The trip was amazing, but it had to end and now I’m back in Japan. It’s amazing that I now see Japan as “boring” but I think a large part of that is because I live here—I’ve found that people always have an urge to dump on where they live. In Nagasaki the schools have been preparing for Sports Day which means that they have cancelled all classes from Tuesday afternoon on. The Japanese do not play sports, they work at them. Thankfully my school is just letting me work at my desk today (doing such all important things as writing long e-mails and working on my project). Yesterday my school asked me to wear “athletic clothes” so I could help the students prepare. So you can imagine my amazement when I asked how I could help and my supervisor replied, “You should come outside and watch…and think.” Yes, that was me yesterday…sitting on the sidelines thinking. My brain started to shutdown after about 15 minutes.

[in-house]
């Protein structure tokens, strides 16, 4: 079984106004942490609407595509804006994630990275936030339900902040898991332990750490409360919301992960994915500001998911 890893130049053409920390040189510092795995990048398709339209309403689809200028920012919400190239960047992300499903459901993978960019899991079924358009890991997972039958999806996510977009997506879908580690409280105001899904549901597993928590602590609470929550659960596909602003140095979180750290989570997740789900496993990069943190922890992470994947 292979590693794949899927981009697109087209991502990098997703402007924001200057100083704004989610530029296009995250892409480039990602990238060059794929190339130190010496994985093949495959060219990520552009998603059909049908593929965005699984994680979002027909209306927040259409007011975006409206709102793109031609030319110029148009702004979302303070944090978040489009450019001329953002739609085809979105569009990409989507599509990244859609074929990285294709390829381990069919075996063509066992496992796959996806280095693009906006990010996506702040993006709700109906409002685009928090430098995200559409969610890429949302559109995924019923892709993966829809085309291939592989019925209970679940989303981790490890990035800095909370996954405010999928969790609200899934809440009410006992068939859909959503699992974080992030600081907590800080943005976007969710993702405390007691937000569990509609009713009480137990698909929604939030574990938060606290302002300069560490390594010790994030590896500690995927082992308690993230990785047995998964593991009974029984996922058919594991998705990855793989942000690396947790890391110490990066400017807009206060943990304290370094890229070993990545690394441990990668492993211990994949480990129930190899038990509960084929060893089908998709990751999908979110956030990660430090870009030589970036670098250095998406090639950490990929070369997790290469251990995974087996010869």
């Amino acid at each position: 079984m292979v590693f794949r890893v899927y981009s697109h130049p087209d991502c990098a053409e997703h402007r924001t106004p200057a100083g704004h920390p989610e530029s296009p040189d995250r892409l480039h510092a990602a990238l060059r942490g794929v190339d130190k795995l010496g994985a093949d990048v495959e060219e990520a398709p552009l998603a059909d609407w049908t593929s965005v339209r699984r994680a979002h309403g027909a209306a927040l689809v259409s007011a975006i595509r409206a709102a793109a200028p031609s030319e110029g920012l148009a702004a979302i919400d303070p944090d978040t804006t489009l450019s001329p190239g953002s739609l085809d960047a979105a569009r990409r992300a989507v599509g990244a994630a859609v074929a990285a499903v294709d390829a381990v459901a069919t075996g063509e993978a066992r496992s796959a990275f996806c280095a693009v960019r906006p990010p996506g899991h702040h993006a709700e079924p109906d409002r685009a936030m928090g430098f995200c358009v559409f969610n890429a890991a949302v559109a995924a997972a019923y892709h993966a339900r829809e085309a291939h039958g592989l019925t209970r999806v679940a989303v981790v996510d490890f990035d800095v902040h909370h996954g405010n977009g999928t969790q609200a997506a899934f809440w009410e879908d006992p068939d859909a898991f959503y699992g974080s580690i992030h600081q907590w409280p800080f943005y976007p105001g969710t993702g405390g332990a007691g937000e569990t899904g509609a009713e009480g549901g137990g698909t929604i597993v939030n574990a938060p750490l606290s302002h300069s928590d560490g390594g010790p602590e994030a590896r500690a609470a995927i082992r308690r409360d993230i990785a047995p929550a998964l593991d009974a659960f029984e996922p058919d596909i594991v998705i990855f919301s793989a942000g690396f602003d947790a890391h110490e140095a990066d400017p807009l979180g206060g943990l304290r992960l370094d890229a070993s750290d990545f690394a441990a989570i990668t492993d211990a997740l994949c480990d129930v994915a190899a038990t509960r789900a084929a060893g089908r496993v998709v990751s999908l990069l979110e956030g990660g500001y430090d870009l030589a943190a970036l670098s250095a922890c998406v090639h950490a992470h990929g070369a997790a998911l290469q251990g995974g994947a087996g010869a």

Let’s see…there was something else I was going to…OH! Yeah, I now have both a myspace and a facebook page. I am a big fat sell-out. For years and years I resisted. I would yell, “I’m not joining your internet cult!” Alas, I did. I still have a sneaking suspicion that everyone on myspace will be found dead, wearing black Nike tennis shoes, in a mass suicide about 20 years from now. Anyway, my info is:
[myspace info deleted for obvious reasons]
Befriend me, send me comments, etc, etc, etc…
I fought technology and technology won…
Well, as always, I hope all is well back home (or wherever you are). Send lots o’ love.
[Editor’s note: While I maintain the opinion that a social networking site will be the downfall of humanity, clearly myspace was not up to the task. Also, this column dated itself severely by the inclusion of any myspace reference].